But, I Know What I Like
We have all either heard it said, or have said it ourselves, “I don’t know much about art, but I know what I like.” This sounds a bit like admitting that we don’t know much about our favorite drinking buddy; what he is like as a husband and father, or son, or friend, but we sure have some good laughs when we’re at the bar together. As long as he doesn’t involve us in an event in which the police are quite interested, only knowing what is on the surface of our buddy works out pretty well. It does not, however, further the cause of friendship or the satisfaction of exploring the mind, body, and emotions of another human being.
I am an online member of a group of mosaic enthusiasts who are willing to critique each others’ work, and the time spent examining, thinking about, and finding the words to describe what we see in another’s work is invaluable to our own understanding and process of discovery. It is also beneficial to hear the comments about our own work as seen from fresh perspective.
Over the years since I graduated from art school, I have paid close attention to the words people use when they are talking about the art produced by others. One type of comment which has its place, but not in art criticism, is the phrase, “I like…..”. Equally useless in art criticism is, “I love….”. These phrases are wonderful for boosting the confidence of a friend, or for giving the recipient a quick referendum of what pieces are likely to sell to which audience. But, they don’t give the artist insight into the specific effects that each choice he has made during the creation of the work have on the meaning or aesthetic success of the art.
In school, I was taught that our personal taste has no place in appreciating and discussing someone else’s work. I believe that I have observed the truth of this lesson repeatedly. For example, there is plenty of art in the world today that, not only is unpleasant to look at, but is intended to be unpleasant in order to express a point. This fact may not detract from the value of the statement being made through the art. The fact that I cannot say, “I really love how you…..” in reference to this type of piece does not take away the importance of the work.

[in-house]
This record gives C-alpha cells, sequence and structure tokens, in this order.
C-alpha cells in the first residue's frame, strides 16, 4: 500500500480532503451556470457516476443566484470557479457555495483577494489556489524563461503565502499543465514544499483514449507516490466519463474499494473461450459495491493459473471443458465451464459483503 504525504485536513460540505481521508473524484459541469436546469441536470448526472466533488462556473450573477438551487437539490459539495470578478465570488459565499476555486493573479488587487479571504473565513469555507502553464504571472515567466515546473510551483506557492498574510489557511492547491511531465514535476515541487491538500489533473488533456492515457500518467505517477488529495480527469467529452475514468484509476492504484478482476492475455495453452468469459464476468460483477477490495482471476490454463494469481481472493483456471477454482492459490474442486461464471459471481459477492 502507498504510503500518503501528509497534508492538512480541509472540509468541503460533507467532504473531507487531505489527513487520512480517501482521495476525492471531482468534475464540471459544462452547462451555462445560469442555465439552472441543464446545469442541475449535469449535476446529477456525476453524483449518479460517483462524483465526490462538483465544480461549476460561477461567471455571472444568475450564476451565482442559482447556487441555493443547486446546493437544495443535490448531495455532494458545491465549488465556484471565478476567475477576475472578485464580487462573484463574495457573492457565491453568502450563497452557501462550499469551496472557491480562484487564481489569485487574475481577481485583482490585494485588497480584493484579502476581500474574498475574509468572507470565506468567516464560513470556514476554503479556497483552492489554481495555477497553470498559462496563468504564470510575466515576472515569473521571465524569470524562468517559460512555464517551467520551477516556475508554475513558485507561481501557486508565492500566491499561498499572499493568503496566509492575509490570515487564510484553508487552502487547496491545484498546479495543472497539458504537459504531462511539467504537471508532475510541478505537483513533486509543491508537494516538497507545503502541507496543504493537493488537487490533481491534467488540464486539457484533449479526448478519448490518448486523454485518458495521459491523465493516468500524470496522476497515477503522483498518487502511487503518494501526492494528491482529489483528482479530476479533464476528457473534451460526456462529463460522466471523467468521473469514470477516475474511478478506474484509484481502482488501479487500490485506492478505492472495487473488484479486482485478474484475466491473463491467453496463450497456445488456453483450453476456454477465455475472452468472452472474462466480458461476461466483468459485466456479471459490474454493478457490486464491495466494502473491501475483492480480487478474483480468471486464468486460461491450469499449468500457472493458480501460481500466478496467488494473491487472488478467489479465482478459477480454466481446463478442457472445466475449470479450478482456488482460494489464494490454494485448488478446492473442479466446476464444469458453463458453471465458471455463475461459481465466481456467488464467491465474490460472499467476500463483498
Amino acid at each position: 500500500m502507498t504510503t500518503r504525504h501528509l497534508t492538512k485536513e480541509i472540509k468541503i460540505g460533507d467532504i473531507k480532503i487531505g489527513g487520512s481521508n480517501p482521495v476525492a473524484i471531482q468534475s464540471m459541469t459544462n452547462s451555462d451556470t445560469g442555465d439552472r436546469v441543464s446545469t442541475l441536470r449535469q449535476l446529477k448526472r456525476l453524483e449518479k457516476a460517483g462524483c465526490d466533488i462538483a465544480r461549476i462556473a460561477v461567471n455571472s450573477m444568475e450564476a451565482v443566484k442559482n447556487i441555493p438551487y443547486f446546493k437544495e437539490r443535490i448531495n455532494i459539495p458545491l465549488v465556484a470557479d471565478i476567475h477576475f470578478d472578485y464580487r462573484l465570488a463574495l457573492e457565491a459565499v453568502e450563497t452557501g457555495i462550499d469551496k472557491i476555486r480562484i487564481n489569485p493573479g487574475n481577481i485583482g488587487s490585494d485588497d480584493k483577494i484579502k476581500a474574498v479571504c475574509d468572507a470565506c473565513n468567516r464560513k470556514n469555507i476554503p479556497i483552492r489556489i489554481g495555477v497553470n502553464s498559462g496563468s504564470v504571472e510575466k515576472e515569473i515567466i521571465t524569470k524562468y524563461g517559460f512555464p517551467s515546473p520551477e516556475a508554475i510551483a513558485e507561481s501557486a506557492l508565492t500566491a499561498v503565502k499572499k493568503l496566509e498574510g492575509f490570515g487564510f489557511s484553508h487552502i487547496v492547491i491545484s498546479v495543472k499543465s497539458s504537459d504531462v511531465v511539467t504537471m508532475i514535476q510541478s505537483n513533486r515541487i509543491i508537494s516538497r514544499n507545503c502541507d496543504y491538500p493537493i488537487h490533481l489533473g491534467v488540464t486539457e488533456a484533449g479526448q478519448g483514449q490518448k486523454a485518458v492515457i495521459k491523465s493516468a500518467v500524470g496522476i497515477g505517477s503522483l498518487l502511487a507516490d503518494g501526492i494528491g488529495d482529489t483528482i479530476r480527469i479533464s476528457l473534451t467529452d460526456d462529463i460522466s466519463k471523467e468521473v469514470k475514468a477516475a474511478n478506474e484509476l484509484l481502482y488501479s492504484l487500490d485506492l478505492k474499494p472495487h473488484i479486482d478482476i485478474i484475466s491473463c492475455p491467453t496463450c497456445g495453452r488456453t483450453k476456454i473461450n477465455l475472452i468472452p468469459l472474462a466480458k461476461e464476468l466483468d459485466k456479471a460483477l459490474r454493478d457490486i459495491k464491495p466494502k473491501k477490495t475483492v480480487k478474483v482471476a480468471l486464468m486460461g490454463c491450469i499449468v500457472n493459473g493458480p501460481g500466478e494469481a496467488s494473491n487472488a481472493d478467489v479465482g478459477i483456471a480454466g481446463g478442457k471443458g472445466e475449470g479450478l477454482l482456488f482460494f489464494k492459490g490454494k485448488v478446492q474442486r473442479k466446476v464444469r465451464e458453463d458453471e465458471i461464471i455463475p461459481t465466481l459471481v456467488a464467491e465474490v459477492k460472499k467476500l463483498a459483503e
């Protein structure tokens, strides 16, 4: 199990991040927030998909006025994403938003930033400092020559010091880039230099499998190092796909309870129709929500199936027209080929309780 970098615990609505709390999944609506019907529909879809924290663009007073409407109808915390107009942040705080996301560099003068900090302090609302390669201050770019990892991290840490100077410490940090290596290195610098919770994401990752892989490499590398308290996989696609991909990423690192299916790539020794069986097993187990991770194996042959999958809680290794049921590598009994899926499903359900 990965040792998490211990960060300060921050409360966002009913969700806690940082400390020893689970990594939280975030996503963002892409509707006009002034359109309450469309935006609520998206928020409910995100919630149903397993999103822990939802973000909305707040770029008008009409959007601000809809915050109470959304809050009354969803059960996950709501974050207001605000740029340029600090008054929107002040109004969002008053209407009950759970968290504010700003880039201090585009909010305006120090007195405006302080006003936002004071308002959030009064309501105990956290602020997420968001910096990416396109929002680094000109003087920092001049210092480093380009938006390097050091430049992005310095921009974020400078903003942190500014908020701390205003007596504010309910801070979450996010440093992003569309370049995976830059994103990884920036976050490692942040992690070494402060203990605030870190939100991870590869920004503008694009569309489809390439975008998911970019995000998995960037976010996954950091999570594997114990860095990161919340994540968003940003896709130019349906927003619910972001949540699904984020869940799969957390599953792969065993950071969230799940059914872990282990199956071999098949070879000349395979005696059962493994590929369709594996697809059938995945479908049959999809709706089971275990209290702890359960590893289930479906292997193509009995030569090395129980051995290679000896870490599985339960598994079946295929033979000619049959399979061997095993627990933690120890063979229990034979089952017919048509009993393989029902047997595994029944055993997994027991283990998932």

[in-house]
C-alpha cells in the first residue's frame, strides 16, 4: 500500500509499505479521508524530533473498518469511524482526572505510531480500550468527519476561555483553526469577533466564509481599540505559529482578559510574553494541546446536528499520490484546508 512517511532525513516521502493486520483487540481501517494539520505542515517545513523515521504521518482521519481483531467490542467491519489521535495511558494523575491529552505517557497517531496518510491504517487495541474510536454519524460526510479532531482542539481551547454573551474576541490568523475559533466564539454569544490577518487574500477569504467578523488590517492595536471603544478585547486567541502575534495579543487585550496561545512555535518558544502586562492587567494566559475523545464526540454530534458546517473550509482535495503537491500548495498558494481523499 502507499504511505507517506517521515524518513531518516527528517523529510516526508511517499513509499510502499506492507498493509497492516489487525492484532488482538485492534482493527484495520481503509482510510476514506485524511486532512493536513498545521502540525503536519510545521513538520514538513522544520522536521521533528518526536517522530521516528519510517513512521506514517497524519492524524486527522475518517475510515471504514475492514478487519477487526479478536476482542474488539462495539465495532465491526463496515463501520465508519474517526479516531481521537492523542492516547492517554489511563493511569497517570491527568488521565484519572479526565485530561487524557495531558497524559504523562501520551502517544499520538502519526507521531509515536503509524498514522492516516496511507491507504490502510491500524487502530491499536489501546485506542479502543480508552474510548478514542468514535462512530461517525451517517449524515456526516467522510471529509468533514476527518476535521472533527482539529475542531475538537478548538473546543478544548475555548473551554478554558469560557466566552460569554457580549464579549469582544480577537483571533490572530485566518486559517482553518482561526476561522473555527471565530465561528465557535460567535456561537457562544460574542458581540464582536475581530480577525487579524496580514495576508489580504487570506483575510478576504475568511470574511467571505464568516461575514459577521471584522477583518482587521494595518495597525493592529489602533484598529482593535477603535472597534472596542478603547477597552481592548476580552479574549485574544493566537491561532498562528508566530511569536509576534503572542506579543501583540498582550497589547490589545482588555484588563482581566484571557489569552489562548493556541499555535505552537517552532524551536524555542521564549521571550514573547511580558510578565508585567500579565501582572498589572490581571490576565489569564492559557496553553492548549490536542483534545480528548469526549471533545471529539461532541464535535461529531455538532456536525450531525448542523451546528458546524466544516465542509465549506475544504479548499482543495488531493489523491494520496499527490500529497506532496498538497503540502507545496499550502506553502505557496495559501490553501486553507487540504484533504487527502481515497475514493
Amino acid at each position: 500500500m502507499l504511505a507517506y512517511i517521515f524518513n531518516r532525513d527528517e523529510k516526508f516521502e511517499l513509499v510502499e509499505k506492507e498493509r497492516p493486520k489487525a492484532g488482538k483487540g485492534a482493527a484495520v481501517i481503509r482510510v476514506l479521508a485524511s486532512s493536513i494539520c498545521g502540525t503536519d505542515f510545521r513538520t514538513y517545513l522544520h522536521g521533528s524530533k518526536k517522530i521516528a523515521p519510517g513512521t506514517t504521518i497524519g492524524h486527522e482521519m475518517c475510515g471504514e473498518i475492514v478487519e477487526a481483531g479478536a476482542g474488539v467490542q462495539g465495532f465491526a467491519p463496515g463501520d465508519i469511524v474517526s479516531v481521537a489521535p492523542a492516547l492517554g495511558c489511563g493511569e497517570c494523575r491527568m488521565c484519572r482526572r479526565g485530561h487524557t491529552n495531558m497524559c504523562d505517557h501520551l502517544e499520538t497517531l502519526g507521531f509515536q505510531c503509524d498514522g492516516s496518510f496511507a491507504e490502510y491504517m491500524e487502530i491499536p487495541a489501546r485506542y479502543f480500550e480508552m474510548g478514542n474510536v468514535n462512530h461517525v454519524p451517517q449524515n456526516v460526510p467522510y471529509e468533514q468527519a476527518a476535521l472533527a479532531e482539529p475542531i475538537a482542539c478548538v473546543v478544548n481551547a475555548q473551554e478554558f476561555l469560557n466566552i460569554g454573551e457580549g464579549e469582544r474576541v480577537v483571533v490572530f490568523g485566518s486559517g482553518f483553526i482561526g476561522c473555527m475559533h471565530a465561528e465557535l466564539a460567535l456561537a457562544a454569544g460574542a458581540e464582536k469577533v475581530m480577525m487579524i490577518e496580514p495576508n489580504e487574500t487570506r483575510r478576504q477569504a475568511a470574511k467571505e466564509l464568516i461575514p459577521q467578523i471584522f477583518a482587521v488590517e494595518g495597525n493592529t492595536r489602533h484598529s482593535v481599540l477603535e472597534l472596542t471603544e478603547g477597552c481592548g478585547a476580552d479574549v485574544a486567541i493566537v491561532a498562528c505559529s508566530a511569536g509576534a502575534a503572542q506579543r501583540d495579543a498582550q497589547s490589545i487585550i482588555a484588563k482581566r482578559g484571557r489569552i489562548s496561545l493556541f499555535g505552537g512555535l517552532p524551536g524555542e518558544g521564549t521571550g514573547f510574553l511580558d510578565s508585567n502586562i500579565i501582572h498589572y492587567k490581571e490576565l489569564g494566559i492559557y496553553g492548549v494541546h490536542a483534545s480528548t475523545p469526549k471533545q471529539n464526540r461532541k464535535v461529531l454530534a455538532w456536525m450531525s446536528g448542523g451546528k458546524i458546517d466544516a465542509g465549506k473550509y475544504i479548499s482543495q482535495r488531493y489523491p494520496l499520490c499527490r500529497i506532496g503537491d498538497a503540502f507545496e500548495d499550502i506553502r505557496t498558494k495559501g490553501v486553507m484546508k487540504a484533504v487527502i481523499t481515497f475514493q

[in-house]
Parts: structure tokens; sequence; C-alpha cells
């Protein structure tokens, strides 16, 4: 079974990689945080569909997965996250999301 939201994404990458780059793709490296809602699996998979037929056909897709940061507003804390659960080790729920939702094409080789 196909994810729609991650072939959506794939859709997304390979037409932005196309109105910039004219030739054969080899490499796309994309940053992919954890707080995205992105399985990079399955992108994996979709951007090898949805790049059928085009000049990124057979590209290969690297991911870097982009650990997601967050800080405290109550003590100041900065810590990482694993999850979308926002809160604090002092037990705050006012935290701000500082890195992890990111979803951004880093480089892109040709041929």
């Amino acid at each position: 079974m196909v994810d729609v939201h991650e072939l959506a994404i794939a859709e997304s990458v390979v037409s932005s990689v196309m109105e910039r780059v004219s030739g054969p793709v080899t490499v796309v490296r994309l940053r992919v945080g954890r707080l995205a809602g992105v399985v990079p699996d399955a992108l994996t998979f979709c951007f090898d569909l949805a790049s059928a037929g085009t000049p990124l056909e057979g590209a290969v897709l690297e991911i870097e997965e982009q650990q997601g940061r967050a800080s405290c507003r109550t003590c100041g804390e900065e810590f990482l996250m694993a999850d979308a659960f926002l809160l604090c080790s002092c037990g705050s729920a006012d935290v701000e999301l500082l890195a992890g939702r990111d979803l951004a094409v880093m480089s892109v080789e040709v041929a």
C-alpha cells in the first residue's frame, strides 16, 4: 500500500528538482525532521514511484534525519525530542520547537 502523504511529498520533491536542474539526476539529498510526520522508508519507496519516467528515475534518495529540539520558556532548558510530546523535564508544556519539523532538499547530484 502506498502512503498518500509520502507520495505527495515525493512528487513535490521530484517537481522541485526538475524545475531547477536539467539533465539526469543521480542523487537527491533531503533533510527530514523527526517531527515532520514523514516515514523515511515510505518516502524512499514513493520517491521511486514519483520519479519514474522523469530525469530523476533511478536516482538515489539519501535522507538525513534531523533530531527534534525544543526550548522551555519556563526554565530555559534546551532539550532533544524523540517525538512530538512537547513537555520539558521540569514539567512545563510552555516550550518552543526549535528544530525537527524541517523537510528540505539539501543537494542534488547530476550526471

Equally, I might be able to say about a mosaic full of colors that are pleasing to me, and sprinkled with shiny things, “I just love…”, and I might even want to buy it to live with every day of my life, but it might not have been a production that helped the artist grow into new potential, and it might not even help me be more fully human by living with it. (I feel that there is a little bit of bird in each of us- unavoidably attracted to pretty, sparkly, metallic things.)
Sometimes the point of a piece of art is aesthetic beauty, and the more spectacular, the better. Sometimes the point of a piece of art is the exploration of dark and frightening emotions. Sometimes art makes a strong political statement which stimulates the thoughtful viewer to have new ideas. Sometimes art is meant for pleasing decoration. Always expecting art to be predictable, superficially pleasant, and comforting is not the shortest road to developing into the individual or the society that we are capable of becoming.
We enjoy our “drinking buddies” up to a point, but to be fully capable adults who attain our full humanity, we need significant, growing, intimate relationships with true friends, spouses, and family members. Likewise, being fully alive in society means being open to seeking out and understanding the artistic expressions around us. Visual arts, literature, poetry, music, dance, theater- all the arts, make our mental and spiritual lives richer and more satisfying if we are bold enough to explore what is here for us to experience.
The Woman at the Bus Stop
9″ x 6 3/4″. Copyright 2009 by Lynn Bridge
Take a look at my latest completed mosaic. There is nothing pretty about this piece, although I did make it with a certain amount of competence in understanding how faces are put together. This unfortunate woman even has a small rodent staring at us from her shoulder. It is meant as a psychological study, trying to uncover the mental state of the woman I saw at the bus stop. Even though there is something very strange and wild about her, I hope she also represents that confusion and the unsettled feelings that can arise in anyone from time to time. I hope that in some way, the image of this very specific human being has also found the universal.